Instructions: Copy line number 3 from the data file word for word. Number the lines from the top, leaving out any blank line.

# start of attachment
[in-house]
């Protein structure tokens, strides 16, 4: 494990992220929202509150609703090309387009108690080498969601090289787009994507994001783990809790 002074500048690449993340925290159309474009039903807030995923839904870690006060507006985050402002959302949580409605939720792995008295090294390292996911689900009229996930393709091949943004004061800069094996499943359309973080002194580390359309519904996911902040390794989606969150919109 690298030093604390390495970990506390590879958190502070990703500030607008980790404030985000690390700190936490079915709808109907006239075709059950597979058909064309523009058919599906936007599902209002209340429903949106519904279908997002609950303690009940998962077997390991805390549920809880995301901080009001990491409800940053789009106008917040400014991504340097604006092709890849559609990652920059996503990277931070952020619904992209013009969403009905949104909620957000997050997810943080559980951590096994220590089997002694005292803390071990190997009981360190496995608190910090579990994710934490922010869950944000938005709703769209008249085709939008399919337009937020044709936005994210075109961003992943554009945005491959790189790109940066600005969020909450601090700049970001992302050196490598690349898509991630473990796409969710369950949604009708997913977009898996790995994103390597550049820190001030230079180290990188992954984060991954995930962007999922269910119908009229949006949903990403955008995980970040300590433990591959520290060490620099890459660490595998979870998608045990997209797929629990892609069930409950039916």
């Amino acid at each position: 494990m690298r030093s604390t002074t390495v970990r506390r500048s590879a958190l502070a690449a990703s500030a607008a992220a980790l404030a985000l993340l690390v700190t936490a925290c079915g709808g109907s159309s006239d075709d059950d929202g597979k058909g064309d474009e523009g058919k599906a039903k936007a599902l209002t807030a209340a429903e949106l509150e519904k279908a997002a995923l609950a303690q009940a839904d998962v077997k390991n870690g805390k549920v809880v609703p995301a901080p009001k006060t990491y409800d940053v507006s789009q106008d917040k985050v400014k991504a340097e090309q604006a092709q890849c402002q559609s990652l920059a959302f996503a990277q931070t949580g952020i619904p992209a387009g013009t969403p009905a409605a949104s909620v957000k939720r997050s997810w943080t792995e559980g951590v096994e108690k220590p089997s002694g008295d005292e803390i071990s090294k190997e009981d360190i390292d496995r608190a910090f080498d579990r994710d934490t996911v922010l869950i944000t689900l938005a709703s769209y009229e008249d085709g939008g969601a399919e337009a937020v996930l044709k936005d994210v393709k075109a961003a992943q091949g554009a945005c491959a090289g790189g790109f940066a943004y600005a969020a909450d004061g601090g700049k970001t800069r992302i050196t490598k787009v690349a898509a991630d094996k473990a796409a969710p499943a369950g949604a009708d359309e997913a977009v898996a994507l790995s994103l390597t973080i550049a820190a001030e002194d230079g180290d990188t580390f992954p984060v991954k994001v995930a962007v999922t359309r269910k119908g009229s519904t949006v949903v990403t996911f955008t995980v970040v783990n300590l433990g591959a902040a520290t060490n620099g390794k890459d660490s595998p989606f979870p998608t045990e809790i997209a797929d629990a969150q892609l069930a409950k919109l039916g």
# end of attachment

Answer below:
């Amino acid at each position: 494990m690298r030093s604390t002074t390495v970990r506390r500048s590879a958190l502070a690449a990703s500030a607008a992220a980790l404030a985000l993340l690390v700190t936490a925290c079915g709808g109907s159309s006239d075709d059950d929202g597979k058909g064309d474009e523009g058919k599906a039903k936007a599902l209002t807030a209340a429903e949106l509150e519904k279908a997002a995923l609950a303690q009940a839904d998962v077997k390991n870690g805390k549920v809880v609703p995301a901080p009001k006060t990491y409800d940053v507006s789009q106008d917040k985050v400014k991504a340097e090309q604006a092709q890849c402002q559609s990652l920059a959302f996503a990277q931070t949580g952020i619904p992209a387009g013009t969403p009905a409605a949104s909620v957000k939720r997050s997810w943080t792995e559980g951590v096994e108690k220590p089997s002694g008295d005292e803390i071990s090294k190997e009981d360190i390292d496995r608190a910090f080498d579990r994710d934490t996911v922010l869950i944000t689900l938005a709703s769209y009229e008249d085709g939008g969601a399919e337009a937020v996930l044709k936005d994210v393709k075109a961003a992943q091949g554009a945005c491959a090289g790189g790109f940066a943004y600005a969020a909450d004061g601090g700049k970001t800069r992302i050196t490598k787009v690349a898509a991630d094996k473990a796409a969710p499943a369950g949604a009708d359309e997913a977009v898996a994507l790995s994103l390597t973080i550049a820190a001030e002194d230079g180290d990188t580390f992954p984060v991954k994001v995930a962007v999922t359309r269910k119908g009229s519904t949006v949903v990403t996911f955008t995980v970040v783990n300590l433990g591959a902040a520290t060490n620099g390794k890459d660490s595998p989606f979870p998608t045990e809790i997209a797929d629990a969150q892609l069930a409950k919109l039916g």